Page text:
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Since 2016 Sara Cubarsi has been experimenting with painting assemblages that include oil paint mixed with wax, and ways of warming up the canvas.  

“For me, both fine tuning and the melting paintings are ways of registering physical changes in matter, and therefore time. Working with fine tuning and engaging with the physicality of materials allows me to move between the time scales of both, with reference to processes of relative instabilities (complete stability and timelessness are an illusion). Melting time reminds me of the ephemerality of life, and frozen time gives me an illusion of timelessness. Synchronizing the melting of wax with slow sounds in just intonation is the juxtaposition of two time scales as well as tuning gradients, units of frozen time and of melting time, where not only changes are perceived at different rates and measured with different units, but moments of fragile stability show timelessness also ephemeral. 

This unpredictability or rather variability of wax is, in Huberman’s words, the ‘paradox of transitory physical states.’ In its contradictory physical properties (transparent when liquid, opaque when solid, malleable when warm, fragile when solid) I have seen a chance to work with a material easy to destabilize, unpredictable, and that almost willingly shows you its array of qualities, not only physical but also metaphorical and symbolical. For that very reason it has also been the material of ‘organic resemblances’ and representation, extensively used for anatomical figures and to represent as a mass of wax the votive donor's weight, for example, in exvotos. It seems that the reality of wax has even pushed away its symbolical connotations of flesh, because it looks so analogous to flesh that there is no space for symbolic recreation. Perhaps it is also because of this immediacy (it being like flesh) that I have been interested in working with wax.“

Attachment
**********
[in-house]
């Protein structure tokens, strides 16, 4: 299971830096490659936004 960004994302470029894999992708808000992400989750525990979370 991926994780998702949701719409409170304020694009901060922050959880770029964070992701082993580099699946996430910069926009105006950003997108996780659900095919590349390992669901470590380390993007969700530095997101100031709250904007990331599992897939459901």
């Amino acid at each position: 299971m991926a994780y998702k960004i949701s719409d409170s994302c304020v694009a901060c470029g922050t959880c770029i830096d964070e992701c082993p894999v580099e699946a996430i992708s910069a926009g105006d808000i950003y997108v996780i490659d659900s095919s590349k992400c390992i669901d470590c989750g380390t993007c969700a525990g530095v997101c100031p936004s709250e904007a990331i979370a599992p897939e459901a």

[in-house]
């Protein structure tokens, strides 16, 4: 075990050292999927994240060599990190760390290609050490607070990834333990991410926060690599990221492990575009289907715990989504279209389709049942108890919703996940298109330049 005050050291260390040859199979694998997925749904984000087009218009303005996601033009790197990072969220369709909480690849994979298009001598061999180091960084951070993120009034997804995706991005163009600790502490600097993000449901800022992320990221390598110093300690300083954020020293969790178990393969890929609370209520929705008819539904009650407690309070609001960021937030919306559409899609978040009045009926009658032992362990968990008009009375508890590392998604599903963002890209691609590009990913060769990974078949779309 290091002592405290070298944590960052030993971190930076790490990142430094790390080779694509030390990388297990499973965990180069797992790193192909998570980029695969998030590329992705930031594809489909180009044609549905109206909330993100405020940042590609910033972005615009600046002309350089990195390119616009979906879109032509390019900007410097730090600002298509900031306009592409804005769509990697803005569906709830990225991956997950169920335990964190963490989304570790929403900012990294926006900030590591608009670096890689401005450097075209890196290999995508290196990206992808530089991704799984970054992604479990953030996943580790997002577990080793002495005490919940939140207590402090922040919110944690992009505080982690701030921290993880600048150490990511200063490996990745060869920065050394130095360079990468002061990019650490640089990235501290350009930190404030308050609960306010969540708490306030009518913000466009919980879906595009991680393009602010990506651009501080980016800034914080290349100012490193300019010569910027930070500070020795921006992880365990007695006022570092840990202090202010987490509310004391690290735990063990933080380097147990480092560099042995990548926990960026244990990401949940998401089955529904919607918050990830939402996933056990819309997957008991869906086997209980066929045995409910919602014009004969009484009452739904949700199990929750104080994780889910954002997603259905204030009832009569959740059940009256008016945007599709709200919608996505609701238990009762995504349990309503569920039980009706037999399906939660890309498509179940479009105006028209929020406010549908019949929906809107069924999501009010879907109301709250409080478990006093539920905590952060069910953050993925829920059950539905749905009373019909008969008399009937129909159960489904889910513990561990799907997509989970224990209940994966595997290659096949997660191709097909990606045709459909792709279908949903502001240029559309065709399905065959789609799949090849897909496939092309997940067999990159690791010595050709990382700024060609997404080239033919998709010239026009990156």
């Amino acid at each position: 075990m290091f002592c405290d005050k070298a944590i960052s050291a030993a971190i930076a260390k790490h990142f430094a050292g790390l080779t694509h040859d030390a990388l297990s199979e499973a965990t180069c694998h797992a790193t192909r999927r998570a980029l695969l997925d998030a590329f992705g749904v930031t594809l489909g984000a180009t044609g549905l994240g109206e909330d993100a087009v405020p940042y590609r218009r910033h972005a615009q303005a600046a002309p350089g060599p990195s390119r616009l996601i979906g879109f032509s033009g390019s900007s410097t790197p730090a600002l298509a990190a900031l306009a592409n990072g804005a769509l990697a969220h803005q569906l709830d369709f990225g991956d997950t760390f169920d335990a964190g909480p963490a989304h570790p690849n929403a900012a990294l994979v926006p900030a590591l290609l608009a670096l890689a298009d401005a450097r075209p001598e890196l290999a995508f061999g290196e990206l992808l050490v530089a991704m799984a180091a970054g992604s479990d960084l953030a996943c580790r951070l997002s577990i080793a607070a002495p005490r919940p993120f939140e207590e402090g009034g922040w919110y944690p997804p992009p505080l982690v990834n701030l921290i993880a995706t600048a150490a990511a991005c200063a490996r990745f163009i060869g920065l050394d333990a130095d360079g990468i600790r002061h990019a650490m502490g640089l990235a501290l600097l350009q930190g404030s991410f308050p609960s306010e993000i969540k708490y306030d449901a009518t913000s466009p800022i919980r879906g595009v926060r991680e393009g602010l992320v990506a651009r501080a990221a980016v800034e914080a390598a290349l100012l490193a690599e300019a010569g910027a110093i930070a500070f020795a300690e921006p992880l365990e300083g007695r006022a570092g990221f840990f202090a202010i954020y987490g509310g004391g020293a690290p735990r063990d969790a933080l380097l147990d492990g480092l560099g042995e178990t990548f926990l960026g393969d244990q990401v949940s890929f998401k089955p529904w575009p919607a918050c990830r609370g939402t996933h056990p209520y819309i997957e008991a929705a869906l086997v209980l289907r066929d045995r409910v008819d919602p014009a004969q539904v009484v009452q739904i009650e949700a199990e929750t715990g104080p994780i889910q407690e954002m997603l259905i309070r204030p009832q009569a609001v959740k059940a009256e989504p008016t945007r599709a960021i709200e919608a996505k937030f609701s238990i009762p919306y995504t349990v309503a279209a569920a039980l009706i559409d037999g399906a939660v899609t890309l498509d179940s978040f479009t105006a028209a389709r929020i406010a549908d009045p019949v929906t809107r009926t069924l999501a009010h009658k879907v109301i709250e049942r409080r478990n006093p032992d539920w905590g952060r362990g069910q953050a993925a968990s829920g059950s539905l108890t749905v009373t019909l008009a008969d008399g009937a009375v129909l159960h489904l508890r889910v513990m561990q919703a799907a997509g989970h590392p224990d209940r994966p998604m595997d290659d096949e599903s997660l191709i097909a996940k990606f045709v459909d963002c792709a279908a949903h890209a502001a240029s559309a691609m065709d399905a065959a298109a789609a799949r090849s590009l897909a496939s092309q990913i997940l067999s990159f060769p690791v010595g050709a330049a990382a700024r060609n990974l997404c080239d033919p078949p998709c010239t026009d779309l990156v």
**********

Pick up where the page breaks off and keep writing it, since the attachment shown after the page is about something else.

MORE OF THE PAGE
Sara Cubarsi, 2018

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